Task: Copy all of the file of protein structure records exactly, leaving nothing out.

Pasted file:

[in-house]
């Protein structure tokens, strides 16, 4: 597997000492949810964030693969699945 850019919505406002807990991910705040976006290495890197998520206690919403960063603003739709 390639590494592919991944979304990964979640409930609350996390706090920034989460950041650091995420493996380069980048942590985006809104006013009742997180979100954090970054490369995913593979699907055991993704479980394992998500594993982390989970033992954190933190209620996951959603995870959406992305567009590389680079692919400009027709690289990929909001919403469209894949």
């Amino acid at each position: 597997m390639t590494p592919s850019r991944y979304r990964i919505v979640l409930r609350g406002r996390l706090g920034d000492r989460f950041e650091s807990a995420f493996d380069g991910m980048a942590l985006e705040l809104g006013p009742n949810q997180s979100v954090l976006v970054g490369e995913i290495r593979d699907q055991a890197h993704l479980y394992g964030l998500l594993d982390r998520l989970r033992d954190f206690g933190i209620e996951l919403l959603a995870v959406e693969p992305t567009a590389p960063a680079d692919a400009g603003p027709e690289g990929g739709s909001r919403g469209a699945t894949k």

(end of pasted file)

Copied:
[in-house]
């Protein structure tokens, strides 16, 4: 597997000492949810964030693969699945 850019919505406002807990991910705040976006290495890197998520206690919403960063603003739709 390639590494592919991944979304990964979640409930609350996390706090920034989460950041650091995420493996380069980048942590985006809104006013009742997180979100954090970054490369995913593979699907055991993704479980394992998500594993982390989970033992954190933190209620996951959603995870959406992305567009590389680079692919400009027709690289990929909001919403469209894949």
């Amino acid at each position: 597997m390639t590494p592919s850019r991944y979304r990964i919505v979640l409930r609350g406002r996390l706090g920034d000492r989460f950041e650091s807990a995420f493996d380069g991910m980048a942590l985006e705040l809104g006013p009742n949810q997180s979100v954090l976006v970054g490369e995913i290495r593979d699907q055991a890197h993704l479980y394992g964030l998500l594993d982390r998520l989970r033992d954190f206690g933190i209620e996951l919403l959603a995870v959406e693969p992305t567009a590389p960063a680079d692919a400009g603003p027709e690289g990929g739709s909001r919403g469209a699945t894949k």